Blogging and Atrophy

Jeremy’s post about his first decade with Twitter made for interesting reading, particularly in how he compares the use of that service to the longevity of his website:

I’m not sure if my Twitter account will still exist ten years from now. But I’m pretty certain that my website will still be around.

Alternatively, it concerns me that folks in the Bay Area tend to treat their websites as business cards instead of archives, as Jeremy suggests. Many designers and developers that I’ve met believe personal websites are constrained to a lonely paragraph of text that only clarifies what they do for a living.

At the moment I think about my website from two angles: as a stream and an archive.

A Stream

This is how I’ve organised /notes—they’re tiny bundles of information that don’t really have to go anywhere or do anything. There’s no pressure to polish the language, it’s a stream of consciousness that can be fine tuned and edited into tip-top shape later on.

Ideally these pieces of text are what I think of as design-agnostic. If I change the typeface or the background or add crazy animations to the page then the text itself won’t mean something different. The text is fluid and isn’t dependent on complicated graphics and other bits of UI to illustrate a point.

An Archive

This is where I put all of the information that often takes twelve months or so to research, edit, and design — this is how I’ve organised /essays for now. These blocks of text are heavily dependent on a specific, custom layout. In order to preserve the longevity of notes I make a brand new stylesheet for each essay, purchase the fonts indefinitely and host them locally, before I throw away the key and never touch the code again. That way, none of that essay code and styles will infect the notes I write.

This point of view requires a different approach to design in general though: How can I ensure that my work is still available, and accessible, for decades into the future, I wonder. How can I protect this little piece of the web, place my stamp on it, and preserve it as best I can?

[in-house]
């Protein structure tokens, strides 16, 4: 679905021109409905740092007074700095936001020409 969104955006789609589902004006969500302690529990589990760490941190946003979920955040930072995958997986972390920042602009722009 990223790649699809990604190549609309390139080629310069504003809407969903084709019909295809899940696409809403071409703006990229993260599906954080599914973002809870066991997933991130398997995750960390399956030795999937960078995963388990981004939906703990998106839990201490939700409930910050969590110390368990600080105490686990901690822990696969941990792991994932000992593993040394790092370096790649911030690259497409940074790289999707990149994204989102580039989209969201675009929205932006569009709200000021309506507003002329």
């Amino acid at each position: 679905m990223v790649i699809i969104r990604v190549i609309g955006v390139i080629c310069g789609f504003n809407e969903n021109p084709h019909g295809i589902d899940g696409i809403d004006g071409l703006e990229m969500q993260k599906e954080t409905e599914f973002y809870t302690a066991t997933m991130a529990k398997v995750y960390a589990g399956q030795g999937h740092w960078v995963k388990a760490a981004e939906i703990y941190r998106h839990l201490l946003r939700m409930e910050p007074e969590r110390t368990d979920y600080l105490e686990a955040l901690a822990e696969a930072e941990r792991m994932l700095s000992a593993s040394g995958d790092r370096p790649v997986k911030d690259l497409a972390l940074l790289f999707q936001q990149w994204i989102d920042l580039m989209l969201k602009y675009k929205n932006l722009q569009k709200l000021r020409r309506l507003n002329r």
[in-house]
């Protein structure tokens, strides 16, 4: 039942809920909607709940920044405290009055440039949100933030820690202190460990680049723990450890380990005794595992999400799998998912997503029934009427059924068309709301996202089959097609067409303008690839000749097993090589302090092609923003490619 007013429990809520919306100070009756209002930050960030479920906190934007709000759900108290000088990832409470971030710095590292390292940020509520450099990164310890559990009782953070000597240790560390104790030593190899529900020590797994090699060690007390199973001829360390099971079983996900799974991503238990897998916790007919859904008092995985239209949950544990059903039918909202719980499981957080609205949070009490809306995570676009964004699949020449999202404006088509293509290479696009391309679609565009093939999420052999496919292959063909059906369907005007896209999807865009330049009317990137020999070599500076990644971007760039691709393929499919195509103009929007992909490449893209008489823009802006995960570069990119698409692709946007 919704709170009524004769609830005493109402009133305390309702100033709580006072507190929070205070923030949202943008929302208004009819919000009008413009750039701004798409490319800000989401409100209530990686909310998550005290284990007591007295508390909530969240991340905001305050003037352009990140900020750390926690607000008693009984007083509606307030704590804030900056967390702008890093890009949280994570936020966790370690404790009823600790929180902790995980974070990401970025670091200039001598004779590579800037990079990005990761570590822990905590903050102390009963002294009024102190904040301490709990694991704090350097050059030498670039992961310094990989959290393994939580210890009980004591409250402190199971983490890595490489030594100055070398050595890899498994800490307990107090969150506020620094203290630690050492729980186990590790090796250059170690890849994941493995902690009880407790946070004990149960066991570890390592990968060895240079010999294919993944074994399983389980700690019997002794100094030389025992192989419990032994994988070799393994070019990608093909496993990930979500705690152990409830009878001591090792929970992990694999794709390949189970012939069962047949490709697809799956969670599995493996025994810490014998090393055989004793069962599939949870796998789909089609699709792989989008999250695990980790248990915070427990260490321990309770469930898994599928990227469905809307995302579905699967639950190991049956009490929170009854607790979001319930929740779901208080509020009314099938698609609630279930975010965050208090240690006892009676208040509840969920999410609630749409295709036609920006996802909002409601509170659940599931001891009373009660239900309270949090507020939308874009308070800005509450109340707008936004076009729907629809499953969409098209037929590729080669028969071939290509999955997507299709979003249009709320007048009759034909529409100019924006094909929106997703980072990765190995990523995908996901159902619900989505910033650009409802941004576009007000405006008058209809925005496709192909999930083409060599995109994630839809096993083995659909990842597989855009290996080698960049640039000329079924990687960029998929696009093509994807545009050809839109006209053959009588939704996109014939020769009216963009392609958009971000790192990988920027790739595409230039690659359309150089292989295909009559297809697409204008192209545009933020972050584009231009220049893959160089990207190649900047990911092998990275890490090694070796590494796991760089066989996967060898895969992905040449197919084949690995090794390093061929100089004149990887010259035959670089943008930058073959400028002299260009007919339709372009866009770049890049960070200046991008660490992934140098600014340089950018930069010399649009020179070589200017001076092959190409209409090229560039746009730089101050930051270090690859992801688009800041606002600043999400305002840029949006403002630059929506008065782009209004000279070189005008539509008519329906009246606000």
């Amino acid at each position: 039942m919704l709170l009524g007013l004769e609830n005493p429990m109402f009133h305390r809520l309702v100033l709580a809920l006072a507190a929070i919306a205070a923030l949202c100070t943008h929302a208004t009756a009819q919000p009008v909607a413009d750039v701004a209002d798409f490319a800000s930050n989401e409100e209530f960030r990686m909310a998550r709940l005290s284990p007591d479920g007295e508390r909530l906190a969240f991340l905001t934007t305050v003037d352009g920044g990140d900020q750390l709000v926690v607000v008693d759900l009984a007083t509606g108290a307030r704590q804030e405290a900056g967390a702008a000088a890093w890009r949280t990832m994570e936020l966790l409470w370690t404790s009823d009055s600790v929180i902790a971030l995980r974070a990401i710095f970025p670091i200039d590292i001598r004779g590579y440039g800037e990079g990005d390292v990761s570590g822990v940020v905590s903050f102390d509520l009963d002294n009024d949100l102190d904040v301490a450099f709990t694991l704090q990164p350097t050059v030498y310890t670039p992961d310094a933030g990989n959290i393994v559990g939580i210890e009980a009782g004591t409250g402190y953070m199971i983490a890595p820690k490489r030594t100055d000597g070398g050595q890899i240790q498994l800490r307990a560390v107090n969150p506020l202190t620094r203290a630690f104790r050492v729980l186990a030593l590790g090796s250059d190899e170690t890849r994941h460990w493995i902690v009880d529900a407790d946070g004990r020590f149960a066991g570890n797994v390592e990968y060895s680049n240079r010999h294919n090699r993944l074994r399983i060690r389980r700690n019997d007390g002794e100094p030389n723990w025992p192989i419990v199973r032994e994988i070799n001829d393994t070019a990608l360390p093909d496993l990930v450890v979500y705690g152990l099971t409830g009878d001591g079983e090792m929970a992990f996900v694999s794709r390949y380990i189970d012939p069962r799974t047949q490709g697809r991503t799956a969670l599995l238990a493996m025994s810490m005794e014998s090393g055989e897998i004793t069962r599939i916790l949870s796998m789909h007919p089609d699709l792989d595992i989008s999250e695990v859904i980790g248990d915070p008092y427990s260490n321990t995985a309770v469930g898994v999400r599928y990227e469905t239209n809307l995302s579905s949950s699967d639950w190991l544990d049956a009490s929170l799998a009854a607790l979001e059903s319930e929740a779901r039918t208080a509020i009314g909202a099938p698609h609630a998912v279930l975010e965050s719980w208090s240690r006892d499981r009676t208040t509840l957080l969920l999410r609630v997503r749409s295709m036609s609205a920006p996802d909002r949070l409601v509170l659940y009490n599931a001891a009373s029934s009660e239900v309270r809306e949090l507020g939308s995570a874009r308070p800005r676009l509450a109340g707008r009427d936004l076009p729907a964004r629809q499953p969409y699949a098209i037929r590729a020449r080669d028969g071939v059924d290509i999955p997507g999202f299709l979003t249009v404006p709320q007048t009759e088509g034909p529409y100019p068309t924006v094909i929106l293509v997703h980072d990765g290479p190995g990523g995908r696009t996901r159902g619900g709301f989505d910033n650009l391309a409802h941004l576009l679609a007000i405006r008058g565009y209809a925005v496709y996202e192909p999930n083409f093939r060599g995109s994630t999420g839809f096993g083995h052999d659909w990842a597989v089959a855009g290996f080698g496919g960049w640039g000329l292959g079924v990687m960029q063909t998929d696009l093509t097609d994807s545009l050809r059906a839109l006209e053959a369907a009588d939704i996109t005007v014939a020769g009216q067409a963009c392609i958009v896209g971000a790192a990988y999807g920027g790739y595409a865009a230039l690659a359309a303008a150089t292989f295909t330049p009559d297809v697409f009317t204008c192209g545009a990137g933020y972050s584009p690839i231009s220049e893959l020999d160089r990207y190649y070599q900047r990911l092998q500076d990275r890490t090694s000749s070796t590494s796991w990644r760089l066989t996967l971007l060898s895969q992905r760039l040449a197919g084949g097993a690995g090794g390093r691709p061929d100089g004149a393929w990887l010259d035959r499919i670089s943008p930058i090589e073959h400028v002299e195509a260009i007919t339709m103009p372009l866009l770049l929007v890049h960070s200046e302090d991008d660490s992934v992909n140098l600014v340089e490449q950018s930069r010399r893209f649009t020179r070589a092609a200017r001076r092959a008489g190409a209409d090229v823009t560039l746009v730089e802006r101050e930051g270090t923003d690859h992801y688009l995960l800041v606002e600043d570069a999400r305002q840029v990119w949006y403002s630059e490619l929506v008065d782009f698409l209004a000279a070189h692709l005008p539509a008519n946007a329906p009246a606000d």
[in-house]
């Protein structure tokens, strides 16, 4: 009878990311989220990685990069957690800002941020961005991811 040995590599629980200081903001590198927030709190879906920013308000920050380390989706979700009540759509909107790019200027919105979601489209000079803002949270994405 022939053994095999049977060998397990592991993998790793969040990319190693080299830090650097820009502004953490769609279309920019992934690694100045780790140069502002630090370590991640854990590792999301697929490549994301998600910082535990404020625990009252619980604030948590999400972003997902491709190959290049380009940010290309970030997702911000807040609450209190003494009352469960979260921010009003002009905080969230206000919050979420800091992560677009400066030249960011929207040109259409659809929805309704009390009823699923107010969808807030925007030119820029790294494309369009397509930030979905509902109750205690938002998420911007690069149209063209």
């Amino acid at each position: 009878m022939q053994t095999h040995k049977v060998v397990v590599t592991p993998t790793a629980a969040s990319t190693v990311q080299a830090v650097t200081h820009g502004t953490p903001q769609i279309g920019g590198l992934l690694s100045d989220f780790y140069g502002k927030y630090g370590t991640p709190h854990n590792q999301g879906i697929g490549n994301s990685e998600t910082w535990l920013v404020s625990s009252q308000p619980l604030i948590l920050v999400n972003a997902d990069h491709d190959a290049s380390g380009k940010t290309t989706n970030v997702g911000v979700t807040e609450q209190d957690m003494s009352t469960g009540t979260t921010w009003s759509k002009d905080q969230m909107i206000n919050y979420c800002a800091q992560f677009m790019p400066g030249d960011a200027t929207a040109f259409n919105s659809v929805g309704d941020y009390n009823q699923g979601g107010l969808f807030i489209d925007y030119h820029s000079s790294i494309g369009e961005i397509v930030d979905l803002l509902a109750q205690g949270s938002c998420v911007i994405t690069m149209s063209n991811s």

In early 2013 I decided that I would never delete anything from my site again. Even if it was painfully banal or just plain silly, everything was going to remain in place for as long as possible. Yet slowly, over time, I’m watching these bigger essays that I write break down. Certain features no longer work in browsers as I once remember them; atrophy has set in and it’s like watching the text sink slowly into a thick pool of mud.

And that’s ok. Things are going to change over the decades, considering this website will likely outlast many platforms and social networks and browsers.

Hopefully my website will even outlive me, too. That’s because I don’t want my presence online to resolve into a tacky business card once I’m gone — I’m an XYZ in San Francisco — instead, I want it to be an archive of everything that I’ve ever thought was worth keeping around. All the things I’ve pointed at, linked to, discussed, argued about. Once I’m gone I want this place to be an archive of all the things I’ve ever loved, even if they were messy and fragile and a little broken.